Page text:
Namaste Tom!

TC said...

Aditya, my friend, undoubtedly that curious interplay is a result of your inspiration and influence.

Peter's crazy-like-a-fox spellings are interesting. In anybody else they might seem fey or precious. But when he does it, I "buy it", like they say.

Dittos with the Namaste.

Elmo St. Rose said...

he didn't die alone
and that's a good thing

aditya said...

I feel elated you said that Tom. I do not know how you describe this sort of feeling. Maybe I should have let the turbulence sink.

I like visiting your place. Feels like home you know. The other night I re read In Bolinas again after I had stumbled on to references at other some other places and then realized you had lived there long.

Poetry: a whistling in the void, with fifty years spent listening for the echo.

No wonder your place feels like home.

Regarding the Indian mythology/tradition thing, I myself am a little low on the religion thing. We are all humans and as long as all get treated the same way, well who cares. Tradition is entirely different you would say. And so I would I. Am glad you could connect your texts and poetry with our tradition. Have you been to India Tom??


ps- That usage of precious made me look up in to a dictionary. It told me you still carry a part of UK with you.

Curtis Roberts said...

Please accept our condolences on the loss of your friend. Curtis and Caroline

Daniel Abdal-Hayy Moore said...

First met Peter when he and Allen were living in a Volkswagen bus on Gough Street in San Francisco, he of little words and quiet gestures, who would sweep your floors and rearrange your fridge before you even knew he was there... (and how's Bob LaVigne these days...up in Seattle? I spoke to him a year or so ago by phone but he said his mind was gone...) They all formed a Kosmos, Peter, Allen, wild pioneers, deep hearts. God speed him to his rest and his compadres.

The white road
speeds all our hearts
on the winds of our words.

human being said...

that was just a tribute (crow style) for this beautiful soul and poet i happened to know just now...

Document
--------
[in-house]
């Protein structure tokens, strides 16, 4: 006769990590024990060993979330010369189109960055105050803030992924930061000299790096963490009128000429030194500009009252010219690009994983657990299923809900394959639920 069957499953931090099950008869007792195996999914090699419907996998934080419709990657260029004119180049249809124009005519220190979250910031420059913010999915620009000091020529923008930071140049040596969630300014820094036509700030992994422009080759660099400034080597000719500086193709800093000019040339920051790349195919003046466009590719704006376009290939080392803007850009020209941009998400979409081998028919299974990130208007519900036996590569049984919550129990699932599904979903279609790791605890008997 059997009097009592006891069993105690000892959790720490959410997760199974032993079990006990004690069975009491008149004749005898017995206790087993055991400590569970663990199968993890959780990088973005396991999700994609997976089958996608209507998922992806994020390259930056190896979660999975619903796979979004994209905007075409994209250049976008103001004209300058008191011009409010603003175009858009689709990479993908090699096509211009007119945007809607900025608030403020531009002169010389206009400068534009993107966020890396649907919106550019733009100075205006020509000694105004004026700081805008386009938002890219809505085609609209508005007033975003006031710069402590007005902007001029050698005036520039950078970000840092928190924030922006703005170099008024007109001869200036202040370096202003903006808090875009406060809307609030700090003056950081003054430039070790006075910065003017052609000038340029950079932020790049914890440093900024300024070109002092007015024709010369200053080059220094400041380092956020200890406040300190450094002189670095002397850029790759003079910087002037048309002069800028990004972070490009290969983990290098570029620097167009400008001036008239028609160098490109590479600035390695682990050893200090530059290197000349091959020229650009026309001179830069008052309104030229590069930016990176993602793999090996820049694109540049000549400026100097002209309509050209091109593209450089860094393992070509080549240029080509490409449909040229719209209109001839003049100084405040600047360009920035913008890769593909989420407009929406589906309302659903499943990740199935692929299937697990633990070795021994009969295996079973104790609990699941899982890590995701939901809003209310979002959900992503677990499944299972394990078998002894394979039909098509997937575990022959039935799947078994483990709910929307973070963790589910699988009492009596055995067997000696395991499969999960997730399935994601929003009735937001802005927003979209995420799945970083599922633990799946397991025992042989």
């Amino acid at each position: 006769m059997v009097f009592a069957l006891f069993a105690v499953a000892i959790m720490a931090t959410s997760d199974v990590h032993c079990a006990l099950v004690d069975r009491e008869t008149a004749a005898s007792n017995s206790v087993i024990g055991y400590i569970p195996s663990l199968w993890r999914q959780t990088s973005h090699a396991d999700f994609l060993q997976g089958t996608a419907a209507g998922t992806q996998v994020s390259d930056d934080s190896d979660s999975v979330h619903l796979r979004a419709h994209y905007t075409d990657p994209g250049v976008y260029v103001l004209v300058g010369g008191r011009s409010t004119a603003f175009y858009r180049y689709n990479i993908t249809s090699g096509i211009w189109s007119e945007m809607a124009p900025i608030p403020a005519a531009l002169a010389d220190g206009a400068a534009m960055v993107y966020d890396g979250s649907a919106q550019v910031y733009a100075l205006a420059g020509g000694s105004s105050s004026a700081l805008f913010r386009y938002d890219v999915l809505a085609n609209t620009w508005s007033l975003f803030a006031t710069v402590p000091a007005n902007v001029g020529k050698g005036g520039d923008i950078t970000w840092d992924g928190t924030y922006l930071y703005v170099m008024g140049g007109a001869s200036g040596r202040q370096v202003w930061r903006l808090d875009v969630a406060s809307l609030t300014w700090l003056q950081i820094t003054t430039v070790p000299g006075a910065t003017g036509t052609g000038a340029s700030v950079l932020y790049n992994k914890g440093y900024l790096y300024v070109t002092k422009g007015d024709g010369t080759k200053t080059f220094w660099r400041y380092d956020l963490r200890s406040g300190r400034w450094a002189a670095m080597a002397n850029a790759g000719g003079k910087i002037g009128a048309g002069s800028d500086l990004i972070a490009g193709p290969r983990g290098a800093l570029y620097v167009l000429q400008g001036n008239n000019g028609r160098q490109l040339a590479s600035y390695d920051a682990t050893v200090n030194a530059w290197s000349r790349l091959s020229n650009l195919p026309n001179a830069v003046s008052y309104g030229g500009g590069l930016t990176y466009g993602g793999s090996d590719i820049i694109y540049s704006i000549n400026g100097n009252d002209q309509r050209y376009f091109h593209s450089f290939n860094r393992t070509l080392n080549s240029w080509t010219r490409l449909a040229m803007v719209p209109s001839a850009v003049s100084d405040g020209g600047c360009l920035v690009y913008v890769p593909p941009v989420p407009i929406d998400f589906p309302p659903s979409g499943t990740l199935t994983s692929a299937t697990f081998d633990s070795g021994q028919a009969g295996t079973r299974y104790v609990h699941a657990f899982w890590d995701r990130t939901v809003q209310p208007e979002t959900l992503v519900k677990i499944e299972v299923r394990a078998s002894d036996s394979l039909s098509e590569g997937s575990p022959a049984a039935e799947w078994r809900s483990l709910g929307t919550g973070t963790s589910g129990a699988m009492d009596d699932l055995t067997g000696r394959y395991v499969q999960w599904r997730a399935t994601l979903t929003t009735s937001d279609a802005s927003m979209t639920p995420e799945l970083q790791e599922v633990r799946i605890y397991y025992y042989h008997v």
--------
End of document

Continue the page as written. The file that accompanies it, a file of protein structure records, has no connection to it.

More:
surely inspired by this tribute post of yours...
didn't want to remind anything... to anyone...

just wanted 'him' to remember 'me'...

Anonymous said...

He must have had a full life, being Mother Nature's son, and he certainly is wearing the sweetest smile as he spies on your kind tribute.

May he have a wonderful journey to Ithaca.

TC said...


That was my first thought too. (Think about that moment more and more often, now.)


I have been to India only in my imagination, in my dreams, and through words, and pictures, and music, and so... is that a "no" or a "yes"?

To hear this place in invisible space feels like home to you warms my ancient heart and helps make the place feel a bit more like home to me, too.


Many thanks to you and Caroline. But perhaps condolences are not in order. This was a spirit of great essential lightness, suffering perhaps less from material attachment than many of us, so that it would be good (albeit maybe impossibly hopeful), to think that what has happened is less a loss than a setting free of that "sahara gost"...


It is very lovely to hear from you. You probably won't remember (why would you??), but we had a few times together, way back when. In particular I recall your big dark Berkeley craftsman house where a celestial orchestra performed, my memory of it is probably being amplified by reconstructive fantasy when I say I remember great ungainly Tibetan style horns or perhaps diggeri-doos or the like... you will of course know about that.

(The specific evening I summon to these misty sessions of memory is one from early April, 1968.)

This --

"...he of little words and quiet gestures, who would sweep your floors and rearrange your fridge before you even knew he was there..."

-- is absolutely Peter to a T.

See you on that white road someday 'ere long...


I should have said "reminding me". Those are questions one ought to be ready to ask oneself. The first I think is the hardest. I discussed them with my closest friend, who thought the fourth one was the only one that would allow an unqualified "yes". (As to the first, she, a confirmed realist, said, Yes, sometimes it is too late -- meaning, I think, we should get to work on this earlier.)

Ah the qualifications.

("Crow style", to me, by the way, means the same thing as "poet style". This because of the effect your airborne words have had, over this period of time.)


"Mother Nature's Son," perfect. I think Peter believed he had been born to be a farmer... and then in the fullness of time he did become one.

My guess or hope is that his soul is at this very moment enjoying a Heavenly Ride Through Our/Your Silence by way of that wonderful Lucy in the Sky photo of your Patagonian Andes at the bottom of the post. To be traveling through eternity there, in that state of elevated tranquility, would be, for him, to be in his natural element.